This time 11 DBV members went for a trip to the Docklands to visit the coffee club for lunch and went to ArtVo! Everyone enjoyed the day, and we hope you like the gallery of photos taken by DBV members Robert & Trudy.
On Saturday the 26th of March, DBV members went for an exciting trip to Luna Park. It was a great day. Thanks Alex for coordinating the activity, and to all support people for helping make it a great day.
Enjoy the gallery of pics below. Photos taken by DBV member Robert. We hope to see you at the next DBV recreation activity! Check the what’s on page for updates.
I created the card called QR code card. I tested it by showing staff who work in shops, café, supermarket. They took the card from me for them to read while writing in the QR book or typing on QR device for me and gave the card back to me. I know they did it.
Why I use the QR code card? I am blind. I cannot see where the QR screen are at any shops so I can’t scan it by my iPhone. Only way I could try at the shop counters showing the lamination card I keep in my bag or coat pocket.
I feel more in control to use the QR card. No matter if I go out with Commguides or friends or on my own. I have the control to do this independently.
You may want to try yourself in different ways of communication needs. It depends if you have or not have the iPhone or your iPhone may not work well. It’s best to have back up to use card. I have the message in my iPhone voice mail saying
“hello Heather here. I am deafblind, I can’t hear you talking on the phone so please SMS me and I can read your text by using my braille device thank you”
See photo and text description of a sample of QR code card to the right hand side of text:
Here is a short video of Heather demonstrating how to use the QR card in a Melbourne café.
Deafblind Victoria attended the Lunch and Learn online workshop held by Guide Dogs Victoria on Tuesday the 7th of September, 2021.
Presenter Glen Morrow discussed the new Apple iOS15 for iPhones and iPads, as well as various accessibility settings like individual app settings for high-contrast, dark background with white large text, adding descriptions to photos as well as using dictation on Samsung smart phones.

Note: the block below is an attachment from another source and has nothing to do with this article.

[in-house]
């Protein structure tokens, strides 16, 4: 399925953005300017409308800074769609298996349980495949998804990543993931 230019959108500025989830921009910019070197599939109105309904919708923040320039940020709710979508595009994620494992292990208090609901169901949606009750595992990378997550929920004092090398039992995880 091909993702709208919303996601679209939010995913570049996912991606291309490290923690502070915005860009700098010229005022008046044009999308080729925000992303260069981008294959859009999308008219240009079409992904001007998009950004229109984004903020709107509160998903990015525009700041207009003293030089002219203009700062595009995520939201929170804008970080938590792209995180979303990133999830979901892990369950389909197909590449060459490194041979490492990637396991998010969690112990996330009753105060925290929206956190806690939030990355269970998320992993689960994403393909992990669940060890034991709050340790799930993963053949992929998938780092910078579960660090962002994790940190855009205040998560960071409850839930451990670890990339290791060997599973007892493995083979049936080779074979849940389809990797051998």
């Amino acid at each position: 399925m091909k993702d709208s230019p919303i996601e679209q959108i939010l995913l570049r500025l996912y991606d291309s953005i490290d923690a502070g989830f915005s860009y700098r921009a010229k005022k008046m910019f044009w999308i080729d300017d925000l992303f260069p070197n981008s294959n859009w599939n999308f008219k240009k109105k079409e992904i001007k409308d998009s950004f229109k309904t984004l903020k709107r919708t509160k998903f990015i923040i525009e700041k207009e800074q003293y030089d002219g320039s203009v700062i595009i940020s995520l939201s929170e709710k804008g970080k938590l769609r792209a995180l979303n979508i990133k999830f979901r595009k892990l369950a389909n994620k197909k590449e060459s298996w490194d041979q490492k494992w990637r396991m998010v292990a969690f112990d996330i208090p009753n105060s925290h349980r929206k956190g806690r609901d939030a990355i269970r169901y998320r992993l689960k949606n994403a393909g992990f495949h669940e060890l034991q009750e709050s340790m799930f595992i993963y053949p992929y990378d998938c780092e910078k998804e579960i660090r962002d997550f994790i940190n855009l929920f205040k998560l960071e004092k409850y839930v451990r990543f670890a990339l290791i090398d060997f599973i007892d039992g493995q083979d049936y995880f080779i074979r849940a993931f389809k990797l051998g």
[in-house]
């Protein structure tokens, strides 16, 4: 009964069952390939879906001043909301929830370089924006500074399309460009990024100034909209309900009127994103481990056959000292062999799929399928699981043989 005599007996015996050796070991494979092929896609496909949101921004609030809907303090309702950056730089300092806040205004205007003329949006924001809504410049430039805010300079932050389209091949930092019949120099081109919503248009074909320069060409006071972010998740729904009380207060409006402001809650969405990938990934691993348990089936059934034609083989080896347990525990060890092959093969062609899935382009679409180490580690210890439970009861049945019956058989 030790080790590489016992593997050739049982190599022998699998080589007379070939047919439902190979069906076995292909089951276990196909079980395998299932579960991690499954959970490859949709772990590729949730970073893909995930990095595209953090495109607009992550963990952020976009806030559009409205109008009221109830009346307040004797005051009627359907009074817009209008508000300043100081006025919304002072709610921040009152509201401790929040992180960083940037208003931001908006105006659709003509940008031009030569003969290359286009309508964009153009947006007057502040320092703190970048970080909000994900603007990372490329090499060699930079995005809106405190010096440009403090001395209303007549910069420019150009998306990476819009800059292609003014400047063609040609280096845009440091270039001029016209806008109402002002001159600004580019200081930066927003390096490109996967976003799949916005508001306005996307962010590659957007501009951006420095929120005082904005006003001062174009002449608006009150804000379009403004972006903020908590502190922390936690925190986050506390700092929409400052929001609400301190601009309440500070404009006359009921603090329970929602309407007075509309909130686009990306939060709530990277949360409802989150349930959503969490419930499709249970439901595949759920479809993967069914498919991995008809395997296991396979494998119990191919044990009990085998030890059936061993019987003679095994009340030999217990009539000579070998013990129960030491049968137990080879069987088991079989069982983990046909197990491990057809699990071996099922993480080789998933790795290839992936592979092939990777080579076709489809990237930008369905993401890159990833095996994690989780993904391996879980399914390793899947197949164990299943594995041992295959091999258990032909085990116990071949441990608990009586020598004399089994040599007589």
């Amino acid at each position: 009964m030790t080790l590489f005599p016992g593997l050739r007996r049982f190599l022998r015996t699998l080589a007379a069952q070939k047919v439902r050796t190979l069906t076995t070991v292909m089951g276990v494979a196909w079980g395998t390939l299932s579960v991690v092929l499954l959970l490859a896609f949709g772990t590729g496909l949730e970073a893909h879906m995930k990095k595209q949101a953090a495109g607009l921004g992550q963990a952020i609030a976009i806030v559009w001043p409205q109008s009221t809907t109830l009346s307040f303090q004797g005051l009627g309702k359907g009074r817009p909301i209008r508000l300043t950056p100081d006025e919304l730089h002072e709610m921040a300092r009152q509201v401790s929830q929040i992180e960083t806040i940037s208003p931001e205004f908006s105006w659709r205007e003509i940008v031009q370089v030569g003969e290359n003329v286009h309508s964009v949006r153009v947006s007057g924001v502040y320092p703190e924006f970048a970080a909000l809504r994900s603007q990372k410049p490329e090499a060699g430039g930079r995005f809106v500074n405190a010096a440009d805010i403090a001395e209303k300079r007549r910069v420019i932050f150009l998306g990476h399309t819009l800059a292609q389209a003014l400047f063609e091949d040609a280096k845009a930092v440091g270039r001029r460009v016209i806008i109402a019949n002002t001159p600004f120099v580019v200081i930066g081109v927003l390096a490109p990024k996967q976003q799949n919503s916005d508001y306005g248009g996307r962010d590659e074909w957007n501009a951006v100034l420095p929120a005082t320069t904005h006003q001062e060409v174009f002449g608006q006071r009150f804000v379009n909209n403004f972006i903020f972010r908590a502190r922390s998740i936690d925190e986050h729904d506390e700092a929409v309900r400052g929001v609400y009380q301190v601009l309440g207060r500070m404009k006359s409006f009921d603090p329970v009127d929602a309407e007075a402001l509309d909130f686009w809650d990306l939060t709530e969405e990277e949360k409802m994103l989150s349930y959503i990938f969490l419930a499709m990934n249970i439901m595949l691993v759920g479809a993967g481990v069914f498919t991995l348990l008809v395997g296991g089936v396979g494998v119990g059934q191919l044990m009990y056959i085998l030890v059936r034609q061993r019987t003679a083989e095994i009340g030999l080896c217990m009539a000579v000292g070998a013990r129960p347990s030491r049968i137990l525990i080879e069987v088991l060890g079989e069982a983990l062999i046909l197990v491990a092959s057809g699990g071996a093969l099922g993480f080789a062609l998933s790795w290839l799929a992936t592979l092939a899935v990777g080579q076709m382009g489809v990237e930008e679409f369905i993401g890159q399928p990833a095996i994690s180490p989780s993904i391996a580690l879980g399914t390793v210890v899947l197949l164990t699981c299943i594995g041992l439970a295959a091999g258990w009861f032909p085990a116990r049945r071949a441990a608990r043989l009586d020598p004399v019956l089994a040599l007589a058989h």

Every month, Guide Dogs Victoria will have regular half-hour workshops covering many different topics relating to accessibility and technology for people with low vision needs.
Here is a short video of Deafblind Victoria member Andrew Howard talking about the assistive technology workshop he attended in Auslan.
Translation of video :
They explained about AT (assistive technology) on mobile phones and iPads, and using apps on them. If the app’s background is white, it can be hard to read. You can change the background to black. That’s good! You can set it for any app.
The second thing was photos. There is a VoiceOver description for photos. It connects to braille so you can read it in braille too. That works for any app.
The third thing is… ummm…. dogs, shopping, technology… [Andrew tries to remember]
iOS 15 will be released soon – some time in the next few weeks. That’s all. Bye!”
For many years I have used a microwave oven to cook or heat up food. I stick raised dots on to the screen of the microwave on top of the stop and start button. This helps me to feel which dots to press for restart or to stop cooking. Also when travelling anywhere and staying at any accommodation such as motel, hotel or at friends, where there are no raised dots, I find ways to be independent. I bring my own blue tack and make small dots to stick on temporarily. It works well. Your choice whether you prefer to have raised dot or braille labels for your microwave oven. You can buy raised dots or braille labels from the Vision Australia shop through your NDIS funds.
On Tuesday 3rd August, Deafblind Australia (DBA) and Deafblind Victoria ran a Deafblind awareness workshop for NDIS workers in metro Melbourne.
The workshop was delivered online from Ross House due to Covid-19 restrictions. This was the first time that DBV held a workshop for NDIA staff online. Four Deafblind presenters presented information about the Deafblind community, culture, language, barriers and technology.
1. Heather sitting with a tactile Auslan interpreter. Attendees and interpreters stand nearby. Another interpreter stands by Heather’s shoulder using haptic interpreting
2. Joe presenting in Auslan with Heather sitting nearby with a tactile interpreter.
3. Alex presenting with an Auslan interpreter standing by his left side. Michelle is sitting nearby with a tactile Auslan interpreter
4. Michelle seated at a tactile interpreting table demonstrating her Braille display to access her smartphone.
We hope this training will improve the experience that Deafblind Victorians have with the NDIS.
We wish to thank Deafblind Australia for working with DBV for this workshop.
We would also like to thank the four Deafblind presenters – Heather Lawson, Joe Monteleone, Alex Sar, and Michelle Stevens – along with the interpreters and commguides.
Thank you everyone for making this a successful day!